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Blanche Dubois got fired for having an affair with a 17 year old student. When she visits her sister, she is ashamed and lies that her supervisor had given her some time off work. However, the true reason behind her visit was to escape from the problems she was facing back home. She had an unpleasant past, and she lies often to cover up the reality of things. She even lies to her suitor about her age to hide the fact that she was growing old and her beauty would soon fade. She lives in a fantasy world where she blocks out the real life. Light, symbolically represents her slow disconnection with real life. For example, bright light represents her sexual innocence. Dim light, on the other hand, represents her sexual maturity and disappointment. (Hooper & Hern 2008)
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Southern fiction focuses on the aspect of family, religion and the community that help to shape one’s life. In Tennessee Williams’ A Streetcar Named Desire, the impact of family and the community on a person's life have been strongly emphasized. For instance, Blanche's sister sacrifices so much for her. She accommodates her in the family apartment at the expense of her marriage. This was despite the fact that the two sisters were not in good terms. Blanche also brings out the issue of death and loss of family where she explains how they lost their ancestral home, Belle Reve, following the death of their remaining relatives. The aspect of the community’s role in one’s life is also brought out clearly. For instance, people around her seem truly concerned about her well being to the extent the doctor plans to take her to an asylum because he believed she was going crazy. (Hooper & Hern 2008)
In the prologue to Invisible Man, the narrator claims that he is invisible to the people around him, especially the whites. He claims that his invisibility is not due to the biochemical process or some supernatural cause; rather it happened because of the people's unwillingness to recognize him simply because he is black. As a result, of his invisibility, the narrator suffers from racist attitudes. For instance, when he met a tall man in the night, the man harassed him, the newspapers referred to the incident as mugging. All this clearly portrays the racism and metaphorical slavery he undergoes due to his race. This is what makes him invisible to the rest of the world. Furthermore, because he is invisible, readers refer to him based on their prejudices. (Ellison 1994)
The narrator in this poem is dreaming. In his dream, he had gone to the circus with his grandfather who, unfortunately, was not particularly impressed by the clowns. In the dream, his grandfather gives him a briefcase containing several envelops; however, one catches his attention than the rest. The letter is in reference to a scholarship awarded by the white community. It symbolizes latent racism in the community. This foreshadows the influence of the college ideology lesson on the narrator. When the narrator joins the brotherhood, he assumes the position of organization’s spokesperson representing the black people. However, not all people like this move. For example, Brother Jack’s mistress feels that he is not a true representation for the black people and thus, does not deserve the position. This eventually results to the betrayal of the narrator by the group members. (Ellison 1994)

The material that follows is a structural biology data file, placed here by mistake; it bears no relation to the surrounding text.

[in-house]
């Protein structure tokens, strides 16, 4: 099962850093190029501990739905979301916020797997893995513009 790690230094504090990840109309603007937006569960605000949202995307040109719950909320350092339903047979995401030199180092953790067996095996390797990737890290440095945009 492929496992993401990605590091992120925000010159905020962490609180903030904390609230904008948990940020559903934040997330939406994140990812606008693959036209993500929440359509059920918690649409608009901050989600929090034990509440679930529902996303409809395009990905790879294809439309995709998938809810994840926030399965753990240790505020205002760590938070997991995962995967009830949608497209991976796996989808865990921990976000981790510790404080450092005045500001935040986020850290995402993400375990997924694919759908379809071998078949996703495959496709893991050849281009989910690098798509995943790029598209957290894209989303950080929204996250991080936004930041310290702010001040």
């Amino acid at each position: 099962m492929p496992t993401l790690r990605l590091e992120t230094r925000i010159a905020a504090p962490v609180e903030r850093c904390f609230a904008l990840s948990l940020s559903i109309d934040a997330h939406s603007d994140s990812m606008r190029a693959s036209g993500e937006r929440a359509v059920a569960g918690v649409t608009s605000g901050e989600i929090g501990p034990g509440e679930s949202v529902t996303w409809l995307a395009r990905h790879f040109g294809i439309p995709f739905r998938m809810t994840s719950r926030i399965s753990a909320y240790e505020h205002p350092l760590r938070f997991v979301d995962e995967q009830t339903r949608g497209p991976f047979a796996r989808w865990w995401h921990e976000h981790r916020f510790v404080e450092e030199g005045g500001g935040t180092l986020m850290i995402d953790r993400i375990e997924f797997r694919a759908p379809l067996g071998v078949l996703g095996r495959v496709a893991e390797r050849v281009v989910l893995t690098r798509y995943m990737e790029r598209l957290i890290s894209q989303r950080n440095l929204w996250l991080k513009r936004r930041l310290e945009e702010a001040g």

In the poem, “A Supermarket in California”, the narrator describes his walk down the side streets under the trees. He is gazing at the full moon thinking, his head aching. He enters a supermarket and finds Walt Whitman who represents a kindred spirit in his poem. The narrator portrays himself as someone who is keen in observing some other persons as he does with Walt Whitman. He follows Whitman around the supermarket wondering to himself where the journey would end. The poem seems to be a lament. The narrator mourns a lost America. He also portrays a unique aspect of poetry where poems can be used to describe events sequentially. In the end, he acknowledges that the world Whitman knew is long gone, but he urges him to look at how much the world he left behind has changed in terms of poetry. ( Ginsberg & William 2000)
The poem “The Truth the Dead Know” by Anne Sexton portrays various themes. The major theme in the poem is 'Death'. The narrator is mourning the loss of her parents and she seems to have considerable difficulty dealing with the parents' demise. She is worn out and feels she cannot put up a brave font any longer. She refuses to escort the hearse to the burial ground an indication that she did not want to suffer again by watching another parent buried. This poem is, therefore, an elegy. ( Sexton 1982)